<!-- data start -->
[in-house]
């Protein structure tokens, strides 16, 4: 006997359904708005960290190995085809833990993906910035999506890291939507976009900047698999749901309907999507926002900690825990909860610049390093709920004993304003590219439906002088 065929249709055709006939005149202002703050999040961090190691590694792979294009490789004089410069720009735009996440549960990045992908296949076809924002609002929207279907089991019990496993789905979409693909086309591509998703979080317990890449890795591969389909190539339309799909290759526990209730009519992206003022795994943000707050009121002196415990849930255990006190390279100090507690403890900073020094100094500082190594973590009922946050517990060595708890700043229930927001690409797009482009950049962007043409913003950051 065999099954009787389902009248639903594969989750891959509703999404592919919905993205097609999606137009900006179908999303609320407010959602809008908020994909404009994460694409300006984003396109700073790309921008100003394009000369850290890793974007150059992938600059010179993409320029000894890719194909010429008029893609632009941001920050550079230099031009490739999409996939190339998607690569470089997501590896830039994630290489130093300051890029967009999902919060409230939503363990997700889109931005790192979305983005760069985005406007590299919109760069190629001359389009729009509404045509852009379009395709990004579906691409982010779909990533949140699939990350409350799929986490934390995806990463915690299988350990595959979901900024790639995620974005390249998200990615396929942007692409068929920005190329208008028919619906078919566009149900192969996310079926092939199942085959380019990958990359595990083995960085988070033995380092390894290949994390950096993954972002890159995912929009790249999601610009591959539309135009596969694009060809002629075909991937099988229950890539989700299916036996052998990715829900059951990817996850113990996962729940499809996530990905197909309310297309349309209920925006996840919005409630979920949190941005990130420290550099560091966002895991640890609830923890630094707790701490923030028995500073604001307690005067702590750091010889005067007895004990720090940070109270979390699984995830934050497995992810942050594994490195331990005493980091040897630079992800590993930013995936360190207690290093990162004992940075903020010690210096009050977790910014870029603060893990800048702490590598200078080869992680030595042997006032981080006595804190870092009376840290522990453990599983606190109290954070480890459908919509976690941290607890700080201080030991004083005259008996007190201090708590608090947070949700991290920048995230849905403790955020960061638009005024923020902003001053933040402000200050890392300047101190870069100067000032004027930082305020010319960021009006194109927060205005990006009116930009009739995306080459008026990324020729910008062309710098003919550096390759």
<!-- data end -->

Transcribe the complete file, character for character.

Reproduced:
[in-house]
């Protein structure tokens, strides 16, 4: 006997359904708005960290190995085809833990993906910035999506890291939507976009900047698999749901309907999507926002900690825990909860610049390093709920004993304003590219439906002088 065929249709055709006939005149202002703050999040961090190691590694792979294009490789004089410069720009735009996440549960990045992908296949076809924002609002929207279907089991019990496993789905979409693909086309591509998703979080317990890449890795591969389909190539339309799909290759526990209730009519992206003022795994943000707050009121002196415990849930255990006190390279100090507690403890900073020094100094500082190594973590009922946050517990060595708890700043229930927001690409797009482009950049962007043409913003950051 065999099954009787389902009248639903594969989750891959509703999404592919919905993205097609999606137009900006179908999303609320407010959602809008908020994909404009994460694409300006984003396109700073790309921008100003394009000369850290890793974007150059992938600059010179993409320029000894890719194909010429008029893609632009941001920050550079230099031009490739999409996939190339998607690569470089997501590896830039994630290489130093300051890029967009999902919060409230939503363990997700889109931005790192979305983005760069985005406007590299919109760069190629001359389009729009509404045509852009379009395709990004579906691409982010779909990533949140699939990350409350799929986490934390995806990463915690299988350990595959979901900024790639995620974005390249998200990615396929942007692409068929920005190329208008028919619906078919566009149900192969996310079926092939199942085959380019990958990359595990083995960085988070033995380092390894290949994390950096993954972002890159995912929009790249999601610009591959539309135009596969694009060809002629075909991937099988229950890539989700299916036996052998990715829900059951990817996850113990996962729940499809996530990905197909309310297309349309209920925006996840919005409630979920949190941005990130420290550099560091966002895991640890609830923890630094707790701490923030028995500073604001307690005067702590750091010889005067007895004990720090940070109270979390699984995830934050497995992810942050594994490195331990005493980091040897630079992800590993930013995936360190207690290093990162004992940075903020010690210096009050977790910014870029603060893990800048702490590598200078080869992680030595042997006032981080006595804190870092009376840290522990453990599983606190109290954070480890459908919509976690941290607890700080201080030991004083005259008996007190201090708590608090947070949700991290920048995230849905403790955020960061638009005024923020902003001053933040402000200050890392300047101190870069100067000032004027930082305020010319960021009006194109927060205005990006009116930009009739995306080459008026990324020729910008062309710098003919550096390759």